About 529 Plans - NY529 Advisor Site

About 529 Plans

A college education has become a necessity for any family wishing to help their children maximize their talents and realize their full potential. Yet, for most families, the question is no longer whether your loved ones will attend college—but how to pay for it. That’s why finding the most appropriate vehicle to save for college is more critical than ever before.

529 College Savings Plans

Named after Section 529 of the IRS tax code, 529 plans are state-sponsored plans that allow families to invest for college-bound beneficiaries on a tax-advantaged basis. Your investments grow tax deferred for the life of the account, and withdrawals are tax free when used to pay for qualified expenses.1 A 529 plan also offers substantial estate and gift tax benefits, making it an ideal gift from grandparents or other family members.

Learn more about the features and benefits

In addition to 529 savings plans, alternative savings vehicles include Coverdell Education Savings Accounts (formerly Education IRAs), Uniform Gifts to Minors/Uniform Transfers to Minors (UGMA/UTMA) accounts, Series EE savings bonds and taxable investment accounts such as mutual funds or bank savings accounts. Although each of these options offers distinctive features, 529 savings plans can provide additional benefits that may exceed these alternatives. Compare these various savings vehicles to get a better understanding of your options.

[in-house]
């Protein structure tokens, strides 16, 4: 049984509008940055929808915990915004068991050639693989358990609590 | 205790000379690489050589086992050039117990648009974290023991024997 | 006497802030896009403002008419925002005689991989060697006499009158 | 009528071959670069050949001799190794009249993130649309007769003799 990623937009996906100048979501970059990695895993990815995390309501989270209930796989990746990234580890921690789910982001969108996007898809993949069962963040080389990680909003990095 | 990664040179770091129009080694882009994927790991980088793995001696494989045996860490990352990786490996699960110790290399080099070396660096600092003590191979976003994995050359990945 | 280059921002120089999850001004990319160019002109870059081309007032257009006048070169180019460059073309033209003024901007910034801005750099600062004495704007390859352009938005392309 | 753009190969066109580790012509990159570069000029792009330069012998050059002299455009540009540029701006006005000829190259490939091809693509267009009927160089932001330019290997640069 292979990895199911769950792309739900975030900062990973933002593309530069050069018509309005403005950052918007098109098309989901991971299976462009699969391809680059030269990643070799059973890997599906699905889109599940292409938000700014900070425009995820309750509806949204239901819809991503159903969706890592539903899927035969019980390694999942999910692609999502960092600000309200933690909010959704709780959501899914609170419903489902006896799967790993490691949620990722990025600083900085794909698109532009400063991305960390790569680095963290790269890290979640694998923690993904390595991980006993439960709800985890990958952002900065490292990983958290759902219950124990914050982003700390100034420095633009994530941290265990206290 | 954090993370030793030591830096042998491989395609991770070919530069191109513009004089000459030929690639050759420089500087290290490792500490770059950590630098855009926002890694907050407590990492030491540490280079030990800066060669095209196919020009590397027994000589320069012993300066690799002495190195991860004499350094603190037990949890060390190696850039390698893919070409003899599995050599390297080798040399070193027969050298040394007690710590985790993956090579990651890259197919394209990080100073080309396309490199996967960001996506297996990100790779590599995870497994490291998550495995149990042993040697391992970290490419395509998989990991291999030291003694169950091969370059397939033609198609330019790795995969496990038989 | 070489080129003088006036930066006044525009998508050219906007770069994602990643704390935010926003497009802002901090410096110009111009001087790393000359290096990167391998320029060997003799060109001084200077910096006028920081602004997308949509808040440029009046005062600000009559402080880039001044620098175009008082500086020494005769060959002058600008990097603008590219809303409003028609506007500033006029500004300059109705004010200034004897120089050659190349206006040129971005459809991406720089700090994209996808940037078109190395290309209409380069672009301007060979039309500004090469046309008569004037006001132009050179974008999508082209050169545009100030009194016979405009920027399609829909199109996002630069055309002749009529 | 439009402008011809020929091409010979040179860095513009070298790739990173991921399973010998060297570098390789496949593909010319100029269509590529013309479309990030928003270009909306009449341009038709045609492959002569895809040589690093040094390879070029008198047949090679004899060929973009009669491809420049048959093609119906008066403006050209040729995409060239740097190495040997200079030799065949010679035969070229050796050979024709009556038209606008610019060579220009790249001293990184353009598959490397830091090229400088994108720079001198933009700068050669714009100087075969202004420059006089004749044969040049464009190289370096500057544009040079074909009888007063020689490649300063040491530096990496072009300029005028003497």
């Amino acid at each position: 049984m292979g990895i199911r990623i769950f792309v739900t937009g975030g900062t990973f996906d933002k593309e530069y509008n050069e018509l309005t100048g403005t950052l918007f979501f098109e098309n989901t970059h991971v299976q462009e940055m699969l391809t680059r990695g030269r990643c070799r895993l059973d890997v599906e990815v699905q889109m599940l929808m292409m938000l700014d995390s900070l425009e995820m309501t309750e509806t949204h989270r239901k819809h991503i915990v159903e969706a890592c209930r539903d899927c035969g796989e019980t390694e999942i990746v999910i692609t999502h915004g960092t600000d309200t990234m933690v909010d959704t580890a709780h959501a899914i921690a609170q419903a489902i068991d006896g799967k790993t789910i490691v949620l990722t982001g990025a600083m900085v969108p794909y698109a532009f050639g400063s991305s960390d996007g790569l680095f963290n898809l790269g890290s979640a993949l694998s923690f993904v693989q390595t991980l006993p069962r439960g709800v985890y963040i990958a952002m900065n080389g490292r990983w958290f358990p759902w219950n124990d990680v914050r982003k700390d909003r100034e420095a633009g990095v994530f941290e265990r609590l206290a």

New York’s 529 Advisor-Guided College Savings Program

New York’s 529 Advisor-Guided College Savings Program (the "Advisor-Guided Plan" or the "Plan") is a college savings plan sponsored by the State of New York that provides a tax-advantaged way for families to save for the future costs of higher education.

As a participant, you receive more than investments from an experienced investment manager. You also gain insights that can only come from more than a century of helping clients like you work towards their goals. From website resources to investor services, the experienced professionals at J.P. Morgan share their best ideas on making informed, intelligent decisions with your college dollars.

1 Earnings on non-qualified withdrawals may be subject to federal income tax and a 10% federal penalty tax, as well as state and local income taxes. Federal law allows distributions for K-12 Tuition Expenses of up to $10,000 per beneficiary per year. Under New York State law, distributions for K-12 Tuition Expenses will be considered non-qualified withdrawals and will require the recapture of any New York State tax benefits that have accrued on contributions.